Transcendentalism was a movement in philosophy, literature, and religion that emerged and was popular in the nineteenth century New England because of a need to redefine man and his place in the world in response to a new and changing society. The industrial revolution, universities, westward expansion, urbanization and immigration all made the life in a city like Boston full of novelty and turbulence. Transcendentalism was a reaction to an impoverishment of religion and mechanization of consciousness of eighteenth century rational doctrines that ceased to be satisfying. After the success of the American Revolution and the Industrial Revolution, an American man emerged confident and energetic. However, with the release of nervous energy, an American was forced to look at a different angle at his place in the world and society. The world of the nineteenth century Boston was that of emergence of new currents of thought in response to the conservative atmosphere.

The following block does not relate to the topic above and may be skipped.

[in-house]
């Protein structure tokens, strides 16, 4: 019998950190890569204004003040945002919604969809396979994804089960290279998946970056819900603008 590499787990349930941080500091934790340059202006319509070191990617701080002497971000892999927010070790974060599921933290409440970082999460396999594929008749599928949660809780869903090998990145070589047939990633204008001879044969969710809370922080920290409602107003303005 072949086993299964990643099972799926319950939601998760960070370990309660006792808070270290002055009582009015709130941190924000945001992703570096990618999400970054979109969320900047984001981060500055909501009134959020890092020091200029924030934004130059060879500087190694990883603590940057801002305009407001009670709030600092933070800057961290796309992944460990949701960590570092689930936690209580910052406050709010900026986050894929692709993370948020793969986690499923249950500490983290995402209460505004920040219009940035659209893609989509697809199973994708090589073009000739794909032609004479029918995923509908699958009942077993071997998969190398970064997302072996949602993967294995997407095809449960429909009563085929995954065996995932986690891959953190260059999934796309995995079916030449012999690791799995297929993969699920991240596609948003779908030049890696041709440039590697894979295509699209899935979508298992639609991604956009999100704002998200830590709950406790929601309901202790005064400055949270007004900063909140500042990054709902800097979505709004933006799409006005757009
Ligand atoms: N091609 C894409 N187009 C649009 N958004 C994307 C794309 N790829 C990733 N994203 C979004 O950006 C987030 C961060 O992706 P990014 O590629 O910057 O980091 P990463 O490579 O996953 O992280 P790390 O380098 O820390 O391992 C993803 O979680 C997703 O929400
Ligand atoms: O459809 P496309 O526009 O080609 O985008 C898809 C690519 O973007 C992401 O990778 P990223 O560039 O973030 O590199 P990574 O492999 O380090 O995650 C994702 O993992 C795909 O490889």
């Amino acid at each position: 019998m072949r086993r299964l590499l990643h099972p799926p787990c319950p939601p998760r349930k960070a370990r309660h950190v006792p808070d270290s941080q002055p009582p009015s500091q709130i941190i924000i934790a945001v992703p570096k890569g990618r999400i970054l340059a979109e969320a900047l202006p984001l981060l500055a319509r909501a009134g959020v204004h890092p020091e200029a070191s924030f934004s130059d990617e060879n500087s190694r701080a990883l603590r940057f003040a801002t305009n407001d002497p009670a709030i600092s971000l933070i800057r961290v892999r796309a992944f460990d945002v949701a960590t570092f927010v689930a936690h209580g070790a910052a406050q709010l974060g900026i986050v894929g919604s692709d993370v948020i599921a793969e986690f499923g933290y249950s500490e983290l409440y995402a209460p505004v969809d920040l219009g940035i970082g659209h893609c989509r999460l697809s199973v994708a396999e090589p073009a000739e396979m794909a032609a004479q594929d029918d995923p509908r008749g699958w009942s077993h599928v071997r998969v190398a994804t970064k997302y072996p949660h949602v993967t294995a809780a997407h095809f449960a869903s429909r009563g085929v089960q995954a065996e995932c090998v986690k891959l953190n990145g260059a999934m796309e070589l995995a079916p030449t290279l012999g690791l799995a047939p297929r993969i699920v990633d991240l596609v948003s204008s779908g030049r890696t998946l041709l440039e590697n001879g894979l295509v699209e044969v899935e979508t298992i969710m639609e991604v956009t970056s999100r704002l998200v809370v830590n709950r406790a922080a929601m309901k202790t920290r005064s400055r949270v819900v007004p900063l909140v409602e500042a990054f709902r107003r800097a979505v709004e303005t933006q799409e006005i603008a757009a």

The wealthy upper classes (the aristocracy) were conservative and suspicious of any innovations. They dominated the society and demanded conformity to their social ideals, being suspicious of any new structure of society. The irony was that by their reliance on tradition and old beliefs (such as Puritanism) they acknowledged the harmony with cosmic law.
Old values and traditions would serve as a base to Transcendentalism, although a radical movement in itself. In the nineteenth century America plunged into the Industrial Revolution. In the eighteenth century, goods were produced in home system operations. The remarkable development of capitalism in Boston became evident after the French and Indian war of 1812. Two of huge factories privately owned in Boston were Francis Lowell’s Boston Manufacturing Company in Waltham and Merrimack Manufacturing Company in Lowell.
As the role of women in society became more indiscriminate, young females dominated factory towns such as Lowel…